|The Willard, circa 1919|
It was there when Abraham Lincoln was whisked into the city from Baltimore, under the cover of darkness, on February 23, 1861. The president-elect’s traveling companions, hearing the rumors and fearing assassination attempts, quietly escorted Lincoln to a suite of rooms he stayed in before his official inauguration on March 4. The Willard was also the scene of a last ditch peace conference earlier in February, as former President John Tyler presided over a group of delegates from all over the country, except the deep south, hoping to avoid war. Of course, we all know, the conference failed, as all the while southerners were meeting in Montgomery, Alabama to form the Confederacy.
My favorite historical happening that occurred at the Willard during the Civil War is none of those. It was a simple act, after all: A woman merely wrote down some lyrics to a popular melody after she awoke early from her slumber. Those lyrics, though, were none other than the tune, “The Battle Hymn of the Republic” and the woman was none other than the famous American poet, abolitionist, and writer, Julia Ward Howe.
Mine eyes have seen the glory of the coming of the Lord:
He is trampling out the vintage where the grapes of wrath are stored;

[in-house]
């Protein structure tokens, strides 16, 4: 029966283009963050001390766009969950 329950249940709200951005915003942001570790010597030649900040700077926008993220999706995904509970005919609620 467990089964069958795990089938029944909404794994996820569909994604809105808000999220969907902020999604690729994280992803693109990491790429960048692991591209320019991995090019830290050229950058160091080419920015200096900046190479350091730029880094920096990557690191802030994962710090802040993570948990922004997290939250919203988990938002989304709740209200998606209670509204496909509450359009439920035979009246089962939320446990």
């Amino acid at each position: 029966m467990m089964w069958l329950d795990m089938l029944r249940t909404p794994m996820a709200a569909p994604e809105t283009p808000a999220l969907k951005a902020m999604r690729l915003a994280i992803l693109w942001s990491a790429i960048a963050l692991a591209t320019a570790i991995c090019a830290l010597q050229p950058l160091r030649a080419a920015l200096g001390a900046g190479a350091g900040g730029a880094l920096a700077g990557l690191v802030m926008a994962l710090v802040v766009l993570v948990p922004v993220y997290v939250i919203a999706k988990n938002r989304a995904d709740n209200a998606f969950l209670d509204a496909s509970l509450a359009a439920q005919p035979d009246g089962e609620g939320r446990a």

He hath loosed the fateful lightning of His terrible swift sword:
His truth is marching on.
She penned those famous lines during one November morning, or at least, that’s how the story goes. While many remember the first couple of stanzas, one of my favorite stanzas actually comes near the end:
|He died to make us free....|
In the beauty of the lilies Christ was born across the sea,
With a glory in His bosom that transfigures you and me:
As He died to make men holy, let us die to make men free,
While God is marching on.
Let us die to make men free. That pretty much sums up the entire war right there. Though, the story doesn’t exactly stop with Howe. A little more than 100 hundred years later, another man on a quest to make men free, stayed at the Willard. Martin Luther King, Jr. spent a night at the Willard devoting the evening to polishing the “I Have a Dream” speech in his hotel room. The next day, standing in front of the Lincoln Memorial, King evoked Lincoln’s imagery and words in one of the greatest demonstrations for human rights in United States history. King, like Lincoln and the many others who passed before him, would ultimately die to make men free as well.
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